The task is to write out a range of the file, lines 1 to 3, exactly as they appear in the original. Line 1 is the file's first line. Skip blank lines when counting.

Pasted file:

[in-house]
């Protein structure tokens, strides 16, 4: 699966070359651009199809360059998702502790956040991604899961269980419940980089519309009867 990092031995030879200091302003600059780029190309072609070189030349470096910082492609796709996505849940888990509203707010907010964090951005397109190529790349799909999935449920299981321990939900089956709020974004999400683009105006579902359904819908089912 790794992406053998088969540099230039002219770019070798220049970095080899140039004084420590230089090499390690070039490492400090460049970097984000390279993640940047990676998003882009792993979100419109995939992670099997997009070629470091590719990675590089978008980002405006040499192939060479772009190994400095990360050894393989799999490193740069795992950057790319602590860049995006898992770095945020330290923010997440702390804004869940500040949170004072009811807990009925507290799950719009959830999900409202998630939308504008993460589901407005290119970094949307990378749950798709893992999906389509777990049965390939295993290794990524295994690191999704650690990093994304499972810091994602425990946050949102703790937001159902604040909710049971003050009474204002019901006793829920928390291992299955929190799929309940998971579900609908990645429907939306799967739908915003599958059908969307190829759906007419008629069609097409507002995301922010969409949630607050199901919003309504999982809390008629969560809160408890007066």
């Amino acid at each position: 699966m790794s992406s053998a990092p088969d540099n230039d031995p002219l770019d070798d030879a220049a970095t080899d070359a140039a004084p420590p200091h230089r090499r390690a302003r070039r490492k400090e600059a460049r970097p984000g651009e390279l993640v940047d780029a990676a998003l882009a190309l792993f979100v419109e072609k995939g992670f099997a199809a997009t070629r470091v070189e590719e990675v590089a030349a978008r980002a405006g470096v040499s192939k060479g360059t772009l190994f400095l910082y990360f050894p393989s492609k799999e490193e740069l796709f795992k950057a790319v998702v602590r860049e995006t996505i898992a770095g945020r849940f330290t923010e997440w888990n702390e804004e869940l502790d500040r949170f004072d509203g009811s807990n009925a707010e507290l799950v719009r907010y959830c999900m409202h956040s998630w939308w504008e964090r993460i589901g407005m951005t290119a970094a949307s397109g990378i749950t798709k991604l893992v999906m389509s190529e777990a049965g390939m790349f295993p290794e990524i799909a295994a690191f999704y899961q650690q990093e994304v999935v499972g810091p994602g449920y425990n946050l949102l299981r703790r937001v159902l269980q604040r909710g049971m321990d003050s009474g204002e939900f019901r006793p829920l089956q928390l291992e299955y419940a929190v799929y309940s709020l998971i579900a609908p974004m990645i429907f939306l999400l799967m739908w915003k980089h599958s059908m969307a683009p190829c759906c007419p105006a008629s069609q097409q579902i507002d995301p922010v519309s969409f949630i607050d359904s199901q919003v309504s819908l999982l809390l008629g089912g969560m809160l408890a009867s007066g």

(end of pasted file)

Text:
[in-house]
């Protein structure tokens, strides 16, 4: 699966070359651009199809360059998702502790956040991604899961269980419940980089519309009867 990092031995030879200091302003600059780029190309072609070189030349470096910082492609796709996505849940888990509203707010907010964090951005397109190529790349799909999935449920299981321990939900089956709020974004999400683009105006579902359904819908089912 790794992406053998088969540099230039002219770019070798220049970095080899140039004084420590230089090499390690070039490492400090460049970097984000390279993640940047990676998003882009792993979100419109995939992670099997997009070629470091590719990675590089978008980002405006040499192939060479772009190994400095990360050894393989799999490193740069795992950057790319602590860049995006898992770095945020330290923010997440702390804004869940500040949170004072009811807990009925507290799950719009959830999900409202998630939308504008993460589901407005290119970094949307990378749950798709893992999906389509777990049965390939295993290794990524295994690191999704650690990093994304499972810091994602425990946050949102703790937001159902604040909710049971003050009474204002019901006793829920928390291992299955929190799929309940998971579900609908990645429907939306799967739908915003599958059908969307190829759906007419008629069609097409507002995301922010969409949630607050199901919003309504999982809390008629969560809160408890007066």
């Amino acid at each position: 699966m790794s992406s053998a990092p088969d540099n230039d031995p002219l770019d070798d030879a220049a970095t080899d070359a140039a004084p420590p200091h230089r090499r390690a302003r070039r490492k400090e600059a460049r970097p984000g651009e390279l993640v940047d780029a990676a998003l882009a190309l792993f979100v419109e072609k995939g992670f099997a199809a997009t070629r470091v070189e590719e990675v590089a030349a978008r980002a405006g470096v040499s192939k060479g360059t772009l190994f400095l910082y990360f050894p393989s492609k799999e490193e740069l796709f795992k950057a790319v998702v602590r860049e995006t996505i898992a770095g945020r849940f330290t923010e997440w888990n702390e804004e869940l502790d500040r949170f004072d509203g009811s807990n009925a707010e507290l799950v719009r907010y959830c999900m409202h956040s998630w939308w504008e964090r993460i589901g407005m951005t290119a970094a949307s397109g990378i749950t798709k991604l893992v999906m389509s190529e777990a049965g390939m790349f295993p290794e990524i799909a295994a690191f999704y899961q650690q990093e994304v999935v499972g810091p994602g449920y425990n946050l949102l299981r703790r937001v159902l269980q604040r909710g049971m321990d003050s009474g204002e939900f019901r006793p829920l089956q928390l291992e299955y419940a929190v799929y309940s709020l998971i579900a609908p974004m990645i429907f939306l999400l799967m739908w915003k980089h599958s059908m969307a683009p190829c759906c007419p105006a008629s069609q097409q579902i507002d995301p922010v519309s969409f949630i607050d359904s199901q919003v309504s819908l999982l809390l008629g089912g969560m809160l408890a009867s007066g």